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Current Neurosurgical Management Of Glossopharyngeal Neuralgia And Technical Nuances For Microvascular Decompression Surgery

Roberto Rey-Dios, Aaron A. Cohen-Gadol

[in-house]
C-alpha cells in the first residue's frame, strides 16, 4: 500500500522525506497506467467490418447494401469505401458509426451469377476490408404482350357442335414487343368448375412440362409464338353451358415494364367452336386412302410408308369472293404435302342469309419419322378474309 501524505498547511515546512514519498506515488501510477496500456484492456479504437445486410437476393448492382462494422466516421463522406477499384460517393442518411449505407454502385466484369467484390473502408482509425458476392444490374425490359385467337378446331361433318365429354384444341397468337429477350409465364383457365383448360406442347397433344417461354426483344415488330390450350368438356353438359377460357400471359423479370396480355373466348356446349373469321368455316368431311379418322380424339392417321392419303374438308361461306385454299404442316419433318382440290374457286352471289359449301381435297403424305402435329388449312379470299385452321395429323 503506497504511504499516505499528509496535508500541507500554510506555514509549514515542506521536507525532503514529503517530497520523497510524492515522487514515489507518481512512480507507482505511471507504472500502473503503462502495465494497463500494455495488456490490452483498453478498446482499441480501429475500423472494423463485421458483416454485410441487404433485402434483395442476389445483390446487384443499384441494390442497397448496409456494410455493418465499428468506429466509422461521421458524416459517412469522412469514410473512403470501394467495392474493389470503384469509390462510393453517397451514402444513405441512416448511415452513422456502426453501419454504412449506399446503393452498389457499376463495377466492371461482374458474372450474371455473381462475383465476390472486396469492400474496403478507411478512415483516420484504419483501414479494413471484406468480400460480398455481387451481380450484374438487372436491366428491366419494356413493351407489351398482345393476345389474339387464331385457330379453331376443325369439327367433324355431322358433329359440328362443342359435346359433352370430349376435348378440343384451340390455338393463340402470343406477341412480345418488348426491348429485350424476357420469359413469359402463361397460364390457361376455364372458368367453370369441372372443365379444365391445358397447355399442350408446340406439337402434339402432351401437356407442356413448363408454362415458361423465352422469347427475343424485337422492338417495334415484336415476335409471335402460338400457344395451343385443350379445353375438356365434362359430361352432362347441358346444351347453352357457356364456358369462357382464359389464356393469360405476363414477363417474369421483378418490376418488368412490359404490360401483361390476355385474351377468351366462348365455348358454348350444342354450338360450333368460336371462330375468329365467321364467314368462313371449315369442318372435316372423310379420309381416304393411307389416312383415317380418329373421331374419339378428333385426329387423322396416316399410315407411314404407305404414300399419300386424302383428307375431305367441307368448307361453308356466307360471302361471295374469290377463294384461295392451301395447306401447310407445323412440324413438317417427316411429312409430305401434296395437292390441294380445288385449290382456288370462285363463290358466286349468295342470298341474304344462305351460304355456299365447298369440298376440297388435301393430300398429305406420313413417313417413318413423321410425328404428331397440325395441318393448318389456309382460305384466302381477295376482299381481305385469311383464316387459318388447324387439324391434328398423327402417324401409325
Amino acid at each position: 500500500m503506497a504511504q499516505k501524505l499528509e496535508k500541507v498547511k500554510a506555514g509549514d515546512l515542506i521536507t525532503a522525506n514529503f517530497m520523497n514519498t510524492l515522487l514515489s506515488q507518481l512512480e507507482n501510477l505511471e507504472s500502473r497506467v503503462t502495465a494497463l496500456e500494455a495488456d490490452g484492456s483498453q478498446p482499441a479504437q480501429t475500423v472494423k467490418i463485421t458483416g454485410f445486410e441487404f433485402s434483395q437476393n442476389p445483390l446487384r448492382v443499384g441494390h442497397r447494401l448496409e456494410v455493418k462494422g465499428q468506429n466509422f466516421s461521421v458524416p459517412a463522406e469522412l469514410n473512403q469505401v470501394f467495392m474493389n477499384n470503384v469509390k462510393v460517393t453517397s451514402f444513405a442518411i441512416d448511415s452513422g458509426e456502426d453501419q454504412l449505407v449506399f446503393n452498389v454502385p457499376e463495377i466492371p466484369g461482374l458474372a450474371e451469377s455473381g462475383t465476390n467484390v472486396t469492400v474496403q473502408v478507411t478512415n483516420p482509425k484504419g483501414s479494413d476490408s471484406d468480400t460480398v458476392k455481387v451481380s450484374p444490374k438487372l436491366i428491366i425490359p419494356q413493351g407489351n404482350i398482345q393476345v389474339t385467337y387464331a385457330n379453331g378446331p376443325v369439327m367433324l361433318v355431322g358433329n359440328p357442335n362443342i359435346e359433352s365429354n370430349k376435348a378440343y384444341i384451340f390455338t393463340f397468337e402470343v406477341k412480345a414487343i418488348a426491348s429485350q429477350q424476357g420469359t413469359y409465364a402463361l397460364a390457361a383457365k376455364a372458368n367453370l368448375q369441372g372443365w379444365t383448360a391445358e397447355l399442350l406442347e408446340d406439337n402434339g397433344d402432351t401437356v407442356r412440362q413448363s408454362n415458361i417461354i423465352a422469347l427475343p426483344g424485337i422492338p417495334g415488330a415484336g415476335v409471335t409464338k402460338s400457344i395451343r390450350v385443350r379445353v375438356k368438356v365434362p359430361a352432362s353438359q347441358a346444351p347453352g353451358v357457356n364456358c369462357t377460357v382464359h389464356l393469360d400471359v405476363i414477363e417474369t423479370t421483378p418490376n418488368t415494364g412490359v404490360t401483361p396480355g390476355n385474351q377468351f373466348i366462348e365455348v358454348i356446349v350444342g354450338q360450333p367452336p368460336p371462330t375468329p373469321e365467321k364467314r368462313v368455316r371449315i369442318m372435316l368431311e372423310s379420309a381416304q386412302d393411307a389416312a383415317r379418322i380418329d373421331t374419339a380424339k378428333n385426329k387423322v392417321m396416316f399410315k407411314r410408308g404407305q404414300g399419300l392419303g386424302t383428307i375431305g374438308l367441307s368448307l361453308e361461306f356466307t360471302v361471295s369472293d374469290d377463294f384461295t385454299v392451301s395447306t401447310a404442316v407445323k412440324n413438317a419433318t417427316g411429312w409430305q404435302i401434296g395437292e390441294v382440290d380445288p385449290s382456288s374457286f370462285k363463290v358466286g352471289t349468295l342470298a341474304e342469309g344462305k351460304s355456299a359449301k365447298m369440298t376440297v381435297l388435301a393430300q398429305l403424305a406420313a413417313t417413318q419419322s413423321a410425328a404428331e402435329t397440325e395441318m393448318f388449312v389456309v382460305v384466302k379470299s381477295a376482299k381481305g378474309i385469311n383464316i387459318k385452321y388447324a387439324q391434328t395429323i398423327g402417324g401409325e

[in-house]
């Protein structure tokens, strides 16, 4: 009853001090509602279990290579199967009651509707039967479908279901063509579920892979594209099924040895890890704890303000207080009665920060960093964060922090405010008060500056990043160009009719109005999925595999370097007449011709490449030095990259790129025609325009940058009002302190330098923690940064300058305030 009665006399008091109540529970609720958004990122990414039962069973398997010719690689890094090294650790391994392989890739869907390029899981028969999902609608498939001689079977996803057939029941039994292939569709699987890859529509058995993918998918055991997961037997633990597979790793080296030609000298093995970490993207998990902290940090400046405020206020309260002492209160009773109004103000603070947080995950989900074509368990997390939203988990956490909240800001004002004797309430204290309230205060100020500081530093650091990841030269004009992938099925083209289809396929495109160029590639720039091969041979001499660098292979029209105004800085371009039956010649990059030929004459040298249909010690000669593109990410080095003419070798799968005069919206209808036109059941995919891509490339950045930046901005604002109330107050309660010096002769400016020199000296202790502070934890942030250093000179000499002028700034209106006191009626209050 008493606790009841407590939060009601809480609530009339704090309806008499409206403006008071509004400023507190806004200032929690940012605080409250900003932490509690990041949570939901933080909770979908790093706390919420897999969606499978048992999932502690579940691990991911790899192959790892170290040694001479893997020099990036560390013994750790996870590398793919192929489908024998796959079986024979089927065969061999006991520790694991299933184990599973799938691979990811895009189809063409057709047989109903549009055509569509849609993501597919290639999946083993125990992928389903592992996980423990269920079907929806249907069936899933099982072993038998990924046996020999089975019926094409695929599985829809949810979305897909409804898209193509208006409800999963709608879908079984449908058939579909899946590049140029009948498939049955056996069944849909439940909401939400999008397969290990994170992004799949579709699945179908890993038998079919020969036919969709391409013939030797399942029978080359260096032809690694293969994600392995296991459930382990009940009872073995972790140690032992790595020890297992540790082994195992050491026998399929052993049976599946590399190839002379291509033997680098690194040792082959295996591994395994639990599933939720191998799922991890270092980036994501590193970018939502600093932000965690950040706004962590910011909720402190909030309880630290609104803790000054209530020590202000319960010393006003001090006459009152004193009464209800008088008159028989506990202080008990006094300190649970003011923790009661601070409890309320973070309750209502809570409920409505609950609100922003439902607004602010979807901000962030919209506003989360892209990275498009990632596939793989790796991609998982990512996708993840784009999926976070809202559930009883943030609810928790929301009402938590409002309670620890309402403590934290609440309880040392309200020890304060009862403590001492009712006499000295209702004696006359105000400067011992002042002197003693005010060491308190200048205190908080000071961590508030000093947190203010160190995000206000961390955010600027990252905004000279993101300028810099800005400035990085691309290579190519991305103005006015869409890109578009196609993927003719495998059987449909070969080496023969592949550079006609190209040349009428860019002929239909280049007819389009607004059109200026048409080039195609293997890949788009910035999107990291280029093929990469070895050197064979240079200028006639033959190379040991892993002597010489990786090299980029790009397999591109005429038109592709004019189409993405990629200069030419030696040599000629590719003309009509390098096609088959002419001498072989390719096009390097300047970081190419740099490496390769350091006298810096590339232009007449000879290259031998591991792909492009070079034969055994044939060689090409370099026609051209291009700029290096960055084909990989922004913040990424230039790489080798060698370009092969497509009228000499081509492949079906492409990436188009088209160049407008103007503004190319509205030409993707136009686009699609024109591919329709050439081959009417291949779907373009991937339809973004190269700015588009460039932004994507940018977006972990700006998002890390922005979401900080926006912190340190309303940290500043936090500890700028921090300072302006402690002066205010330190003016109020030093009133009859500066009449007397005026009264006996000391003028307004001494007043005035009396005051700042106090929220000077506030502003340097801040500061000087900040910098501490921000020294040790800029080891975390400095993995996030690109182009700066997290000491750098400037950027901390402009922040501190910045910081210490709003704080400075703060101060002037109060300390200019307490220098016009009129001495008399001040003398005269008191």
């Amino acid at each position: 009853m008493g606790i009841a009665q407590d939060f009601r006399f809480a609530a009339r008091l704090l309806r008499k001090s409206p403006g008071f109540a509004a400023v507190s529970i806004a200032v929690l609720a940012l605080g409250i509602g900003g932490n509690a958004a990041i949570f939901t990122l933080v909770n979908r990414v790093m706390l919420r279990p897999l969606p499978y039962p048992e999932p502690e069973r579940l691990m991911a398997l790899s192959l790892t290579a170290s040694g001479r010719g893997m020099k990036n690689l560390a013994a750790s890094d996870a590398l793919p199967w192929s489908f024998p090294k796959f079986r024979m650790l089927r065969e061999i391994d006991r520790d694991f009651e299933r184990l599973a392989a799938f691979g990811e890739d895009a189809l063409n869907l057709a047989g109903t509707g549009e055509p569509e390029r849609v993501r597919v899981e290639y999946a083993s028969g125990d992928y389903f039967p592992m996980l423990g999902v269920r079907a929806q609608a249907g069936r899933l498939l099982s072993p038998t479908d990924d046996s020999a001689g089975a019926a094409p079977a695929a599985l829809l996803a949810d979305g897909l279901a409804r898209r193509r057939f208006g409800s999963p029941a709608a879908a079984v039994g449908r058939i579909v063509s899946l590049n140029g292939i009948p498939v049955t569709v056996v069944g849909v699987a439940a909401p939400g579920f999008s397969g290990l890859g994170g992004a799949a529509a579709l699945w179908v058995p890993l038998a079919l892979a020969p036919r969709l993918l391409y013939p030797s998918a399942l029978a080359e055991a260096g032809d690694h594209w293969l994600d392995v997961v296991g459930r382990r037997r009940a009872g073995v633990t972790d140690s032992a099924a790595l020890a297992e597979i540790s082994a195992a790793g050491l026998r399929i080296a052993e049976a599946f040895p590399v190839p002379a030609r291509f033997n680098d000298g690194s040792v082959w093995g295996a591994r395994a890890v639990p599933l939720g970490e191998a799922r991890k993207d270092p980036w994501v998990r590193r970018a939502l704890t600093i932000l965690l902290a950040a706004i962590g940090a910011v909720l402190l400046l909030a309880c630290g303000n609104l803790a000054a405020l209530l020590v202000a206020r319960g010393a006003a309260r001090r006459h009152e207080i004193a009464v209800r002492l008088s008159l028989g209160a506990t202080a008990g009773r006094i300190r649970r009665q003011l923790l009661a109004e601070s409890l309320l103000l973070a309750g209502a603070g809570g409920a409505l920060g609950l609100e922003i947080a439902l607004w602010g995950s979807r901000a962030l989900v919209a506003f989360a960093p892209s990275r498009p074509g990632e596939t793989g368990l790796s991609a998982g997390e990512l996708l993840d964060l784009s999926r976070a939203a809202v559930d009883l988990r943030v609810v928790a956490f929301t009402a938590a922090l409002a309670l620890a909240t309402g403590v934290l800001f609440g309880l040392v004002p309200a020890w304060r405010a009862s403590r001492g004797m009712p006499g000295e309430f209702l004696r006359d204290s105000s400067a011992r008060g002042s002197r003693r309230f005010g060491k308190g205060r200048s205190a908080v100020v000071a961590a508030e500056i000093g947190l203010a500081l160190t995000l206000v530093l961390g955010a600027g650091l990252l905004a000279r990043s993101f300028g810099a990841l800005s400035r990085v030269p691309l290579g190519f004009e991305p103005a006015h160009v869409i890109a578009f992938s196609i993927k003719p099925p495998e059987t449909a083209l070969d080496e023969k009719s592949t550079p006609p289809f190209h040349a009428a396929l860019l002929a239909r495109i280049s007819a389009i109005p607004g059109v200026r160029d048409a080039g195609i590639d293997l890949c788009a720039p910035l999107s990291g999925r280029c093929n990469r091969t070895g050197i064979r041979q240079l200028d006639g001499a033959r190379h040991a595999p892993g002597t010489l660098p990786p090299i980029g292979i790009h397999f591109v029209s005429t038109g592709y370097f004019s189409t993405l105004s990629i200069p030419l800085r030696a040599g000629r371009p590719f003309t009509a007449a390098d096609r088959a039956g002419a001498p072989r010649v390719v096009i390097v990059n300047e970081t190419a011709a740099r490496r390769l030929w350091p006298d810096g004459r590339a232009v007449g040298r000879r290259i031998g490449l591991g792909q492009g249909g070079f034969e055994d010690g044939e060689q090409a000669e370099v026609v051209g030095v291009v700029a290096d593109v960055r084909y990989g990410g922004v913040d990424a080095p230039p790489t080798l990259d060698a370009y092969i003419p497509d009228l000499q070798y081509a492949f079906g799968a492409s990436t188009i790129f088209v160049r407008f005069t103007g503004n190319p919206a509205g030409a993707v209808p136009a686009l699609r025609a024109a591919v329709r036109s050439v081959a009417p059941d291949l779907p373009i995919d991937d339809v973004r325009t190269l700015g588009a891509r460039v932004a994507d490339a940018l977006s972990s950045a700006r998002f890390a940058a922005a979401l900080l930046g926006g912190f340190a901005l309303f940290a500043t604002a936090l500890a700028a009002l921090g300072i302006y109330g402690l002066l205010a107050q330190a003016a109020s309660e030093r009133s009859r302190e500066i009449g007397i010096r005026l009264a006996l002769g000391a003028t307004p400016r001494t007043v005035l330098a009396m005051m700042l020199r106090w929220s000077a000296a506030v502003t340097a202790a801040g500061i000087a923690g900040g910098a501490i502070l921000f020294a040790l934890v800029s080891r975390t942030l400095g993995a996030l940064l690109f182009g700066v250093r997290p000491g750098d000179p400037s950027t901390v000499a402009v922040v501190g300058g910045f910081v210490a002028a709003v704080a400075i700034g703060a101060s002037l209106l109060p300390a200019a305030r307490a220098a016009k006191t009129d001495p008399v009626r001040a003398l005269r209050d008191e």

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Glossopharyngeal neuralgia (GPN) is an uncommon facial pain syndrome often misdiagnosed as trigeminal neuralgia. The rarity of this condition and its overlap with other cranial nerve hyperactivity syndromes often leads to a significant delay in diagnosis. The surgical procedures with the highest rates of pain relief for GPN are rhizotomy and microvascular decompression (MVD) of cranial nerves IX and X. Neurovascular conflict at the level of the root exit zone of these cranial nerves is believed to be the cause of this pain syndrome in most cases. Vagus nerve rhizotomy is usually reserved for cases in which vascular conflict is not evident. A review of the literature reveals that although the addition of cranial nerve X rhizotomy may improve the chances of long-term pain control, this maneuver also increases the risk of permanent dysphagia and vocal cord paralysis. The risks of this procedure have to be carefully weighed against its benefits. Based on the authors' experience, careful patient selection with a thorough exploratory operation most often leads to identification of the site of vascular conflict, obviating the need for cranial nerve X rhizotomy.